For many farmers, harvest marks the end of the growing season. They’re excited to find out how seed, inputs and management decisions paid off. Once the equipment is tuned up and the crops are mature, growers are ready to get in the fields and don’t stop until the job is done.  

Harvest is also a critical time to start thinking about the growing season to come. While getting crops out in a safe and timely manner is the priority, there are some things Ohio farmers should do during the fall to set themselves up for planting success next year. Here are three tips to consider from local experts.


Weed Scouting

Starting with a clean, weed-free field is ideal for the next growing season. Look for weedy areas that may not have been controlled well from the combine cab. This helps identify areas for more intensive weed management in the future. It’s also the perfect time to spot any new infestations of waterhemp or Palmer amaranth.

“If new infestations are found, farmers need to decide whether they should harvest the crops in those areas or leave them in the field. Driving the combine through them will contaminate them and increase the rate of spread to other fields where the combine is used,” explained Mark Loux, OSU professor of weed science.


Putting Data To Work

It can be entertaining to keep a close eye on the yield monitor while driving through the fields. Just remember, it’s also collecting data growers should use to influence future management decisions.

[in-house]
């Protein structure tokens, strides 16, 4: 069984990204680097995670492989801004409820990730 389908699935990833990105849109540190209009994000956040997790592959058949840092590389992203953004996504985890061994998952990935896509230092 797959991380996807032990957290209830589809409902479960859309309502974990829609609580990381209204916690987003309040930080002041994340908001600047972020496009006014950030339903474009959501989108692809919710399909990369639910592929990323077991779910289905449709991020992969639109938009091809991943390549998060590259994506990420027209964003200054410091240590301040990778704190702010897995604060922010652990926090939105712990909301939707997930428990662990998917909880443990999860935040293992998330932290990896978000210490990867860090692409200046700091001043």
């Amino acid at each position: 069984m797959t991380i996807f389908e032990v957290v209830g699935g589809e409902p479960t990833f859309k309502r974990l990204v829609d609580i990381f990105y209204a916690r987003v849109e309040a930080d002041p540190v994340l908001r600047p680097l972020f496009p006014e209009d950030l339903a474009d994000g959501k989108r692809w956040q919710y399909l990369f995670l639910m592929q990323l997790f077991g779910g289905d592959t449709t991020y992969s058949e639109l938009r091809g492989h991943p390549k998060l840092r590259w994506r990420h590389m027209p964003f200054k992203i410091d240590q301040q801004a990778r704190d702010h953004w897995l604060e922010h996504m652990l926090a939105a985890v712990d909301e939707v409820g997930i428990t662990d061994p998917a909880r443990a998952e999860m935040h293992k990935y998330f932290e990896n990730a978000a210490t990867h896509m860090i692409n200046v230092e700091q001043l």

Making sure the yield monitor is calibrated to collect the best data before getting in the field is key. Afterward, layering the results with soil fertility maps and field imagery from the growing season can paint a complete picture of crop performance by zone.

“Put that data to work and identify zones that could use more management,” said Chasitie Euler, Pioneer territory manager. “In areas with high yields, ask yourself, ‘What can I do to get even more out of those acres?’ For low-yielding zones, find ways to push performance higher.”


Soil Sampling

After harvest is a great time to take soil samples to monitor fertility and diseases. According to Dr. Laura Lindsey, assistant professor at OSU, soils that are low in necessary nutrients can cost farmers yields.

“Over a three-year period, we collected soil samples from 199 soybean fields in Ohio. On average, grain yield was seven bushels per acre lower in areas where P was deficient and four bushels per acre lower in areas where K was lacking compared with where they were adequate,” explained Dr. Lindsey. Read the study.

Farmers have about 50 opportunities throughout their lives to grow and harvest healthy, high-yielding crops. Harvest provides the perfect opportunity to evaluate results and make improvements for the future. Trying these three tips could lead to a more effective growing season.


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